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Probability convolution problem

  1. Dec 3, 2014 #1
    So this is a probability question, and I am asked to find P(0.6 < Y <= 2.2)

    where Y = X1 + X2

    X1~U(0,1) and X2~exp(2). X1 and X2 are both independent random variables. Our professor worked it out, but I do not understand his explanation. So he starts by using the convolution:


    $$f_y (t) = \int_{-\infty}^\infty f_{x_1}(u)f_{x_2}(t-u) \, du $$

    I know the density function (fx1) for a uniform distribution is 0 if u is less than 0 or greater than 1, so this whole integral is 0 except when u is between 0 and 1.

    $$f_y (t) = \int_{0}^1 f_{x_1}(u)f_{x_2}(t-u) \, du $$, in which case fx1 is just 1, so we just have

    $$f_y (t) = \int_{0}^1 f_{x_2}(t-u) \, du $$

    We substitute y = t-u and du = -dy, and since we substituted, I know we change the limits of integration and now we have:

    $$f_y (t) = \int_{t-1}^t f_{x_2}(y) \, du $$

    so for $$f_{x_2}(y) = \begin{cases} 0 & \text{if $x < 0$} \\ \lambda e^{-\lambda y} & \text{if $x>=0$} \end{cases}$$. (because that's the density function of the exponential distribution) I understand until this point, but at this point my professor

    "divides it into cases":

    for case: (0 <= t <= 1), he gets

    $$\int_{0}^t \lambda e^{-\lambda y} \, dy = 1-e^{-\lambda t }$$, also changing the limits of integration, and then in the case of (t > 1),

    $$\int_{t-1}^t \lambda e^{-\lambda y} \, dy = e^{-\lambda t } - e^{-\lambda t } $$,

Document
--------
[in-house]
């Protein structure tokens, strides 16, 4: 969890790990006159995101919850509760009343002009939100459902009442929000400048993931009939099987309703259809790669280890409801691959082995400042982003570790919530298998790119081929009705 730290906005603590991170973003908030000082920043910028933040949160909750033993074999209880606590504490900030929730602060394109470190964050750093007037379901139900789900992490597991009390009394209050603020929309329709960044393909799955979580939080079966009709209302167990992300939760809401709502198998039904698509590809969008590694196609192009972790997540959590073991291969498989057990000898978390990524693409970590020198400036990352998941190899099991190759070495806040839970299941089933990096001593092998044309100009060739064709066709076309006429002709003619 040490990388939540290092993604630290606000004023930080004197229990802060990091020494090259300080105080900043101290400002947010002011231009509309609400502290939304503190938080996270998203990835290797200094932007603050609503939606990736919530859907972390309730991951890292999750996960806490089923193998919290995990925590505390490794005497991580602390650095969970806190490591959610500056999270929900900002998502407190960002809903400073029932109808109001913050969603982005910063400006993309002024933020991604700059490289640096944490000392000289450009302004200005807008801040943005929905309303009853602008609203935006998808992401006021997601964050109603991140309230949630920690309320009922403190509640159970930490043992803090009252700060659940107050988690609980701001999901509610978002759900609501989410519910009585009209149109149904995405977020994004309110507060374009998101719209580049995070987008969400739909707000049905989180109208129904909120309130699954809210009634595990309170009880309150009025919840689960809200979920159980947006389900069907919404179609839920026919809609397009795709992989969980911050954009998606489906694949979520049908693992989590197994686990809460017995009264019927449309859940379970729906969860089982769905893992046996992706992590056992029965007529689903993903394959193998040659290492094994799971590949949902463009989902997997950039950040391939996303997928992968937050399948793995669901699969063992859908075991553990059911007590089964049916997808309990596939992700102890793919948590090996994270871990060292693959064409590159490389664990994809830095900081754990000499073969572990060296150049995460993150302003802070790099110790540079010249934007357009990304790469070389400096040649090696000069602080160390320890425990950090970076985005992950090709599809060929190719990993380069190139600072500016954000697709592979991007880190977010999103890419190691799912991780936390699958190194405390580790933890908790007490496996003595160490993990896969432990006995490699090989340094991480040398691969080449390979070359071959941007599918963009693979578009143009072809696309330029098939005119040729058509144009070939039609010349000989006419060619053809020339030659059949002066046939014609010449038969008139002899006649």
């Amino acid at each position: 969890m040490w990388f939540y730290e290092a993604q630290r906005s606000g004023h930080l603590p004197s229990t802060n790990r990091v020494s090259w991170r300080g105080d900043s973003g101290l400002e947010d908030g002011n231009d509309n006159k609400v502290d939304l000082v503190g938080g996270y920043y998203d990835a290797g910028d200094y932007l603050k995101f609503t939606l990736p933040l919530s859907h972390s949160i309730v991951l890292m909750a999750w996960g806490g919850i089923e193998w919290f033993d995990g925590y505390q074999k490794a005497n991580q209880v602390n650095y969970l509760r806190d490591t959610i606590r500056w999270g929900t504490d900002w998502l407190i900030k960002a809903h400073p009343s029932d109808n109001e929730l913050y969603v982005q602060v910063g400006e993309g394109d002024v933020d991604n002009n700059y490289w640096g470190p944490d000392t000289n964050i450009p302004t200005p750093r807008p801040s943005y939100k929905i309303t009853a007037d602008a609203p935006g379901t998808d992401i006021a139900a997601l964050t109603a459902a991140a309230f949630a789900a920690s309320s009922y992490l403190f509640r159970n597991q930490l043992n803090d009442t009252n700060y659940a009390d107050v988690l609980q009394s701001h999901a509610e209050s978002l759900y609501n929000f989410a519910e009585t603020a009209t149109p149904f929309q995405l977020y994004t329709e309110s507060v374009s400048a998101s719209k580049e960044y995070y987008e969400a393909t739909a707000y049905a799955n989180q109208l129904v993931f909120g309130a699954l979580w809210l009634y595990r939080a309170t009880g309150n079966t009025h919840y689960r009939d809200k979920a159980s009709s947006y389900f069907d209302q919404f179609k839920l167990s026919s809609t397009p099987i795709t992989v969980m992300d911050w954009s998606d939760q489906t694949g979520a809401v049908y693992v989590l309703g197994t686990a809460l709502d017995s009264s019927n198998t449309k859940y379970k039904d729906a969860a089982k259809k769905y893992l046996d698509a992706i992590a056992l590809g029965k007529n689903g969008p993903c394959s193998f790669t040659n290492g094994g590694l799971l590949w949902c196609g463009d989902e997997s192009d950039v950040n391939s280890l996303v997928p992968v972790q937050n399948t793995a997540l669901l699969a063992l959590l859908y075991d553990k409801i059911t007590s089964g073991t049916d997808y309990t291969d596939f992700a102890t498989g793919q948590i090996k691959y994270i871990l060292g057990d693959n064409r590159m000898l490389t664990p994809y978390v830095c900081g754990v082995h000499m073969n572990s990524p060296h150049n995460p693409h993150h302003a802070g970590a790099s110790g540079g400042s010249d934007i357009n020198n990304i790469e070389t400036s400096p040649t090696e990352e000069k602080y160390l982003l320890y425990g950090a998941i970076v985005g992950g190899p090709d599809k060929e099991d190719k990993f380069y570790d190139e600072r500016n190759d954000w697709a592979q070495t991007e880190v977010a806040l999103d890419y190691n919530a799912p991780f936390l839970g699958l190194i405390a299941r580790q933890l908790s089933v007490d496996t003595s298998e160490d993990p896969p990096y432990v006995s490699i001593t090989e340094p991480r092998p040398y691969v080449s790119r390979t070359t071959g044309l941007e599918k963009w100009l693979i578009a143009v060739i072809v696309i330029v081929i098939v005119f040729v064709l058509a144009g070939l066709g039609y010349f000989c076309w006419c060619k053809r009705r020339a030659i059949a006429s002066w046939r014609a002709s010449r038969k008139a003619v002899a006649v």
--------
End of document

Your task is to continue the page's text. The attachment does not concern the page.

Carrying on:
and then solves the integrals from there. I have NO CLUE why he divided into those "cases", and how he determined to what the limits of integration should be for each case, so if anyone could help me (I know this was a long problem), please !! I understand that there are may be other ways to do it, but I'm pretty sure our professor wants us to understand this for our exam, so if anyone understand what exactly he is doing and can help me, I'd really appreciate it.

    If it helps, this is what he did after diving it into cases:

    so for $$f_{x_2}(y) = \begin{cases} 0 & \text{if $t < 0$} \\ 1-e^{-\lambda t } & \text{if $0<= t <= 1$} \\ e^{-\lambda t } - e^{-\lambda t } & \text{if $t > 1$} \end{cases}$$


    so from there it goes:
    P(0.6 < Y <= 2.2) = $$\int_{0.6}^{2.2} f_y (t) dt$$ = $$\int_{0.6}^{1} 1-e^{-\lambda t } dt$$ + $$\int_{1}^{2.2} e^{-\lambda t } - e^{-\lambda t } dt$$

    I understand this part, but it's the part where he does different "cases" that I just lose it
     
  2. jcsd
  3. Dec 3, 2014 #2

    statdad

    User Avatar
    Homework Helper

    The integral to evaluate is
    [tex] \int_{t-1}^t f_{x_2}(u) \, du [/tex]

    (note that the variable of integration must be the same throughout: your line above uses y and du)
    The density [itex] f_{x_2}(x)[/itex] is zero if x < 0: if [itex] 0 < t < 1 [/itex] then [itex] t - 1 <0 [/itex] so integrating from that lower limit is irrelevant.
     
  4. Dec 3, 2014 #3
    huh. What a simple explanation, and it makes perfect sense. Thank you!
     
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